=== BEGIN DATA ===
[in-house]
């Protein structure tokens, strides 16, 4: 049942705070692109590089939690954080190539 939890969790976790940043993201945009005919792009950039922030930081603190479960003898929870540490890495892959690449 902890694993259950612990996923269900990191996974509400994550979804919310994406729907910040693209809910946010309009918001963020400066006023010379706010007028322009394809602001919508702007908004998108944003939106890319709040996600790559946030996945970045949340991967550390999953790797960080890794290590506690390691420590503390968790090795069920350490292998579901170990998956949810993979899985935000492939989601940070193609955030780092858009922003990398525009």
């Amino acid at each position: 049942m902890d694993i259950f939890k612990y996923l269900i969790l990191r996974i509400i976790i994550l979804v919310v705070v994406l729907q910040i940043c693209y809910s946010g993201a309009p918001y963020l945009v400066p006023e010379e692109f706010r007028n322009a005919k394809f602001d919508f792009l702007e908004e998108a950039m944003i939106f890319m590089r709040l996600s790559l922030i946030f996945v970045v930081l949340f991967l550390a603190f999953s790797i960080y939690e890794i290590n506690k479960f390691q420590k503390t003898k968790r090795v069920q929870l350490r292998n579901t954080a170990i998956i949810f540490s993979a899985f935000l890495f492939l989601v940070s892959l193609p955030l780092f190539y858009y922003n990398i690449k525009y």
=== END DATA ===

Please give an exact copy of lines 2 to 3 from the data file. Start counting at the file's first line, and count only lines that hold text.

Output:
């Protein structure tokens, strides 16, 4: 049942705070692109590089939690954080190539 939890969790976790940043993201945009005919792009950039922030930081603190479960003898929870540490890495892959690449 902890694993259950612990996923269900990191996974509400994550979804919310994406729907910040693209809910946010309009918001963020400066006023010379706010007028322009394809602001919508702007908004998108944003939106890319709040996600790559946030996945970045949340991967550390999953790797960080890794290590506690390691420590503390968790090795069920350490292998579901170990998956949810993979899985935000492939989601940070193609955030780092858009922003990398525009």
């Amino acid at each position: 049942m902890d694993i259950f939890k612990y996923l269900i969790l990191r996974i509400i976790i994550l979804v919310v705070v994406l729907q910040i940043c693209y809910s946010g993201a309009p918001y963020l945009v400066p006023e010379e692109f706010r007028n322009a005919k394809f602001d919508f792009l702007e908004e998108a950039m944003i939106f890319m590089r709040l996600s790559l922030i946030f996945v970045v930081l949340f991967l550390a603190f999953s790797i960080y939690e890794i290590n506690k479960f390691q420590k503390t003898k968790r090795v069920q929870l350490r292998n579901t954080a170990i998956i949810f540490s993979a899985f935000l890495f492939l989601v940070s892959l193609p955030l780092f190539y858009y922003n990398i690449k525009y």